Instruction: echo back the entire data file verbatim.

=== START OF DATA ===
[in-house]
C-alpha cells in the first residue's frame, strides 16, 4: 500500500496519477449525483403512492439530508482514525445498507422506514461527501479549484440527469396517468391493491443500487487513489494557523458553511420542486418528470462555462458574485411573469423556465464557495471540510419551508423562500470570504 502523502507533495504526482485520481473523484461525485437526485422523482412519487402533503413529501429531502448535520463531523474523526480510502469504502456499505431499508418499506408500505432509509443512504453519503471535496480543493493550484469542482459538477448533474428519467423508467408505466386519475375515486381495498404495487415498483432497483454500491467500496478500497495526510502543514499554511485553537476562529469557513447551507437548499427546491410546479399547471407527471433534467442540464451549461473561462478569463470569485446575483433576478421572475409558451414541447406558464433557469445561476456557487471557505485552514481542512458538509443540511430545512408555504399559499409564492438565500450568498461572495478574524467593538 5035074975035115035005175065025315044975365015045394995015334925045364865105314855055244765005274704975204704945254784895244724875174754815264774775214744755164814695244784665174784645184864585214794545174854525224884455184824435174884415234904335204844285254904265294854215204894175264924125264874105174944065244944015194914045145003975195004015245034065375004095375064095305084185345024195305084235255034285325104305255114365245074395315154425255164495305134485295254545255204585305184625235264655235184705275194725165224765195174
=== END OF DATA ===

[in-house]
C-alpha cells in the first residue's frame, strides 16, 4: 500500500496519477449525483403512492439530508482514525445498507422506514461527501479549484440527469396517468391493491443500487487513489494557523458553511420542486418528470462555462458574485411573469423556465464557495471540510419551508423562500470570504 502523502507533495504526482485520481473523484461525485437526485422523482412519487402533503413529501429531502448535520463531523474523526480510502469504502456499505431499508418499506408500505432509509443512504453519503471535496480543493493550484469542482459538477448533474428519467423508467408505466386519475375515486381495498404495487415498483432497483454500491467500496478500497495526510502543514499554511485553537476562529469557513447551507437548499427546491410546479399547471407527471433534467442540464451549461473561462478569463470569485446575483433576478421572475409558451414541447406558464433557469445561476456557487471557505485552514481542512458538509443540511430545512408555504399559499409564492438565500450568498461572495478574524467593538 5035074975035115035005175065025315044975365015045394995015334925045364865105314855055244765005274704975204704945254784895244724875174754815264774775214744755164814695244784665174784645184864585214794545174854525224884455184824435174884415234904335204844285254904265294854215204894175264924125264874105174944065244944015194914045145003975195004015245034065375004095375064095305084185345024195305084235255034285325104305255114365245074395315154425255164495305134485295254545255204585305184625235264655235184705275194725165224765195174